A high school diploma is no longer enough for today’s manufacturing jobs. In Switzerland, compulsory education ends after ninth grade, when students can choose either an academic or a vocational path. In contrast, in the US, most students are offered a choice between college or a dead end. The college-for-all movement, it seems, has closed off rather than opened up career options. Apprenticeships are making a comeback, complete with college.
One of the most prominent reasons for this situation is a educational system that is not flexible enough to adopt to the rapidly changing industry trends and a curriculum designed to train large numbers of students through a standardized one-size-fits-all approach. This results in a wide gap between what is needed to be employable and what is being taught in classrooms.
For more than 100 years higher education has largely resisted, but Higher Ed is poised for its leapfrogging moment. While the degree is still the coin of the realm, in this uncertain economy, many students are increasingly skeptical that degrees are a worthwhile investment. Leading to an unprecedented demand for non-degree credentials: Currently, 41 million adults hold some form of non-degree credential.
A recent survey of business students and corporate recruiters shows a sharp divergence in the value of leadership as a teachable skill. Employers rank it near the bottom of skills taught in business school. They place much higher weight on professionalism, critical thinking, and the ability to work in teams.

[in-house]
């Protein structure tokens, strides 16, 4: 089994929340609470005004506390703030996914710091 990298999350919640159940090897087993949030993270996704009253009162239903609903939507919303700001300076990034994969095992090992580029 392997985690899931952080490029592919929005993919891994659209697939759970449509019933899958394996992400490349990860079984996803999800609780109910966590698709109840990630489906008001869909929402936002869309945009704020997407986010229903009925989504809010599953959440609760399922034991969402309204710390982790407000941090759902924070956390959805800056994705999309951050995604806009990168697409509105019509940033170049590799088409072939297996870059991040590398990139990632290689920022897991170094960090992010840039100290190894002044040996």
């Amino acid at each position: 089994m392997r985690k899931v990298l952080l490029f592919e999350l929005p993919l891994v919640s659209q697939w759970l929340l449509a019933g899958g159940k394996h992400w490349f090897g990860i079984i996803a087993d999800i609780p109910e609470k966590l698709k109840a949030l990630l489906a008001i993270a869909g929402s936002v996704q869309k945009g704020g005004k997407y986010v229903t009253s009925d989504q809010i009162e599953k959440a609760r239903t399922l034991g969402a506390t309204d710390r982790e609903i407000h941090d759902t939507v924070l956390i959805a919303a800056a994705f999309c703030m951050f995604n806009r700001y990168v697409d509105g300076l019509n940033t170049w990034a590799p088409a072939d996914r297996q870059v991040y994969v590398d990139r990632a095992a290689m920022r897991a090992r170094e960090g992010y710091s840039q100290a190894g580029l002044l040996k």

Monterrey Tec brought the urban design firm Sasaki in to assess the campus and draw up a plan to reintegrate with its surrounding neighborhood. The plan is bringing over $1 billion in investments to a previously neglected area. The institution hopes this project will send a signal to other universities—throughout the world, but especially throughout Latin America, where many campuses remain cut off from their surrounding contexts.
According to a Hechinger Report investigation, at more than 200 US campuses, more than half of incoming students must take remedial courses. The numbers reveal a glaring gap in the nation’s education system: A high school diploma, no matter how recently earned, doesn’t guarantee that students are prepared for college courses.
2017 promises to be an interesting year in American higher education. Higher education institutions will need to prepare for a rapidly changing landscape in order to survive and thrive. In this piece, Robert Kelchen from Seton Hall University, discuss five key trends facing higher education this year.
Educational Innovation Weekly Reviewis curated by Tecnológico de Monterrey's Observatory of Educational Innovation. With the highlights of the week on innovation, technology and education. If you require more information about a specific note, please email us: firstname.lastname@example.org. TECNOLÓGICO DE MONTERREY, 2017.
Observatory of Educational Innovation
Tecnológico de Monterrey's Observatory of Educational Innovation: We identify and analyze the educational innovation trends that are shaping the future of learning and education.
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